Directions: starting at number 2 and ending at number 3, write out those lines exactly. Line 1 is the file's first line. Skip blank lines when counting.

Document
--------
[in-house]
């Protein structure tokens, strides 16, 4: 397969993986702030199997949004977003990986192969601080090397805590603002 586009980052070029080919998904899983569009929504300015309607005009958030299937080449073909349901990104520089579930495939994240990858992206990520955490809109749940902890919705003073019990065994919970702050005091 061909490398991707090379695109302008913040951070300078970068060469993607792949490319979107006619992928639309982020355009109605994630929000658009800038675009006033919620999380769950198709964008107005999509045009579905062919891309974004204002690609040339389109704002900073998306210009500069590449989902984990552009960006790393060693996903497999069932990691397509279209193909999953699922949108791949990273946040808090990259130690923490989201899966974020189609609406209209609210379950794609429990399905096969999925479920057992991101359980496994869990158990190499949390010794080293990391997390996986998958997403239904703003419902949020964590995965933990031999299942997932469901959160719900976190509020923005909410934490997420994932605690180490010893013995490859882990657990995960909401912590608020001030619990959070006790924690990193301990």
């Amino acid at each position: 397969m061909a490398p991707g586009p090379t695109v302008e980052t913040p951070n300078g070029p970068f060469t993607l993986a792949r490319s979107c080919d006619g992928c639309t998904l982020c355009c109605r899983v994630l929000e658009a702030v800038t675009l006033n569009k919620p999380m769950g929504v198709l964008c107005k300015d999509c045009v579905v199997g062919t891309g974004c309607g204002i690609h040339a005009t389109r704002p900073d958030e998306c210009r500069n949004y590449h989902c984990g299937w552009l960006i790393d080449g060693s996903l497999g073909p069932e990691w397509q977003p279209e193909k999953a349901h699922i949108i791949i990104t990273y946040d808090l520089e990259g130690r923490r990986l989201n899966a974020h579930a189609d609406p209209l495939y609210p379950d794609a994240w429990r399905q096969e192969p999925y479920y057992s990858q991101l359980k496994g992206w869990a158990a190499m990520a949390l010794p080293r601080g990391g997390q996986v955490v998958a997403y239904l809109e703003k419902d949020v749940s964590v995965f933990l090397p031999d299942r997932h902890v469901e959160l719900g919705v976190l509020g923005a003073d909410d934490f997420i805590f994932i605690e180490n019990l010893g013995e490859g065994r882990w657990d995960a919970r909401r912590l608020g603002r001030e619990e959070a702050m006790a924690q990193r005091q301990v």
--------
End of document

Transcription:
């Protein structure tokens, strides 16, 4: 397969993986702030199997949004977003990986192969601080090397805590603002 586009980052070029080919998904899983569009929504300015309607005009958030299937080449073909349901990104520089579930495939994240990858992206990520955490809109749940902890919705003073019990065994919970702050005091 061909490398991707090379695109302008913040951070300078970068060469993607792949490319979107006619992928639309982020355009109605994630929000658009800038675009006033919620999380769950198709964008107005999509045009579905062919891309974004204002690609040339389109704002900073998306210009500069590449989902984990552009960006790393060693996903497999069932990691397509279209193909999953699922949108791949990273946040808090990259130690923490989201899966974020189609609406209209609210379950794609429990399905096969999925479920057992991101359980496994869990158990190499949390010794080293990391997390996986998958997403239904703003419902949020964590995965933990031999299942997932469901959160719900976190509020923005909410934490997420994932605690180490010893013995490859882990657990995960909401912590608020001030619990959070006790924690990193301990």
């Amino acid at each position: 397969m061909a490398p991707g586009p090379t695109v302008e980052t913040p951070n300078g070029p970068f060469t993607l993986a792949r490319s979107c080919d006619g992928c639309t998904l982020c355009c109605r899983v994630l929000e658009a702030v800038t675009l006033n569009k919620p999380m769950g929504v198709l964008c107005k300015d999509c045009v579905v199997g062919t891309g974004c309607g204002i690609h040339a005009t389109r704002p900073d958030e998306c210009r500069n949004y590449h989902c984990g299937w552009l960006i790393d080449g060693s996903l497999g073909p069932e990691w397509q977003p279209e193909k999953a349901h699922i949108i791949i990104t990273y946040d808090l520089e990259g130690r923490r990986l989201n899966a974020h579930a189609d609406p209209l495939y609210p379950d794609a994240w429990r399905q096969e192969p999925y479920y057992s990858q991101l359980k496994g992206w869990a158990a190499m990520a949390l010794p080293r601080g990391g997390q996986v955490v998958a997403y239904l809109e703003k419902d949020v749940s964590v995965f933990l090397p031999d299942r997932h902890v469901e959160l719900g919705v976190l509020g923005a003073d909410d934490f997420i805590f994932i605690e180490n019990l010893g013995e490859g065994r882990w657990d995960a919970r909401r912590l608020g603002r001030e619990e959070a702050m006790a924690q990193r005091q301990v």